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Ron Paul slams “counterfeit” conservatives

Published time: March 02, 2012 19:38
Edited time: March 02, 2012 23:40
Republican presidential candidate U.S. Rep. Ron Paul  (AFP Photo / Chip Somodevilla)

Republican presidential candidate U.S. Rep. Ron Paul (AFP Photo / Chip Somodevilla)

After his rivals accused presidential hopeful Ron Paul of working to help the campaign of Mitt Romney, the congressman from Texas is taking on the Republican Party frontrunner — and the rest of the GOP establishment — with his latest mailer.

Some Republican voters in the state of Oklahoma received a political ad from Representative Ron Paul in their mailboxes this week urging them to discredit the congressman’s competition, which he considers a collective of “counterfeit” conservatives.

The advert also serves as the first time that the libertarian-leaning lawmaker has openly attacked former Massachusetts Governor Mitt Romney after Senator Rick Santorum suggested that the two were conspiring together.

Paul’s latest plug takes on all of the other competing candidates, with a warning that “Counterfeits won’t cut it.” The congressman includes pictures of Romney, Santorum and Newt Gingrich, along with items from each competitor’s political career that would cause more conservative-minded Oklahoma residents to think twice before casting their vote.

Romney, reveals Paul, was an “architect for Obamacare,” a supporter of TARP and “said abortion should be legal.”

While Paul has previously hit Santorum and Gingrich with gusto during his campaign, he has been hesitant to publically put-down Romney with the same enthusiasm he has used against the others. Last month, Senator Santorum responded to that revelation by suggesting that the two candidates were in cahoots and masterminding a conspiracy to oust Santorum from the race.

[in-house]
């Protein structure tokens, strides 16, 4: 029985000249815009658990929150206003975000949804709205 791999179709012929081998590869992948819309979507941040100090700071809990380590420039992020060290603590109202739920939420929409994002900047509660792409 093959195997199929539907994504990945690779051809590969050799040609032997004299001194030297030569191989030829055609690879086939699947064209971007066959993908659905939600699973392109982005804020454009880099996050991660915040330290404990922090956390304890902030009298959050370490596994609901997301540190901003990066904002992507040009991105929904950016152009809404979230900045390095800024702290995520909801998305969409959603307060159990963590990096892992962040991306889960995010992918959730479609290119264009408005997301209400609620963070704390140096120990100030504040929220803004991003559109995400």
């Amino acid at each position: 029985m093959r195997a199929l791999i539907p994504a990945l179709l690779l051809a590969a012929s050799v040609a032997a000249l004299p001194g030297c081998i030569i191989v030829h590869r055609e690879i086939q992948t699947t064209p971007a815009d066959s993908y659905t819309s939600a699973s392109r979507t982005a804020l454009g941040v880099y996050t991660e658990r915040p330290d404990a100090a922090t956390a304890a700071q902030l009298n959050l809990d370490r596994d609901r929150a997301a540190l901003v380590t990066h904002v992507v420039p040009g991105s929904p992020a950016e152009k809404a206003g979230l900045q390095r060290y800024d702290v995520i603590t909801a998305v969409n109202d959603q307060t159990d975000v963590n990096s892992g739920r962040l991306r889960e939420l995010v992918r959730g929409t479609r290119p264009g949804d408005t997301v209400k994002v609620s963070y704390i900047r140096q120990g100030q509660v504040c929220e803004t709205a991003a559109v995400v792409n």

"You just have to take a look at what his real objective is. If it's really going after trying to fundamentally change Washington, why is he being the wingman for Mitt Romney all throughout this campaign," charged Santorum, who also called Paul a “fake.”

The congressman openly countered those arguments in the days that followed and said he would “never” be involved in Romney’s campaign. This week he told CNN that Santorum had “dreamt” that idea and suggested Santorum “should talk about the issues instead” of manufacturing make-believe allegations.

Santorum is not spared in Paul’s latest political ads either. Next to his mug in the mailer, Paul charges that the senator “Opposed the National Right to Work Act; Voted to raise the debt ceiling 5 times and Voted for budget-busting Medicare Part D entitlement.” In regards to Gingrich, Paul publicizes that he “Supported Obamacare; Supported Cap and Trade; Supported Government bailouts.”

In the results of a Rasmussen Reports poll released on Monday this week, the group says that current quizzing of likely voters suggests that Paul and Romney are the only Republican Party candidates that stand a chance at winning in a race against incumbent Barack Obama. The GOP will formally select their nominee later this summer.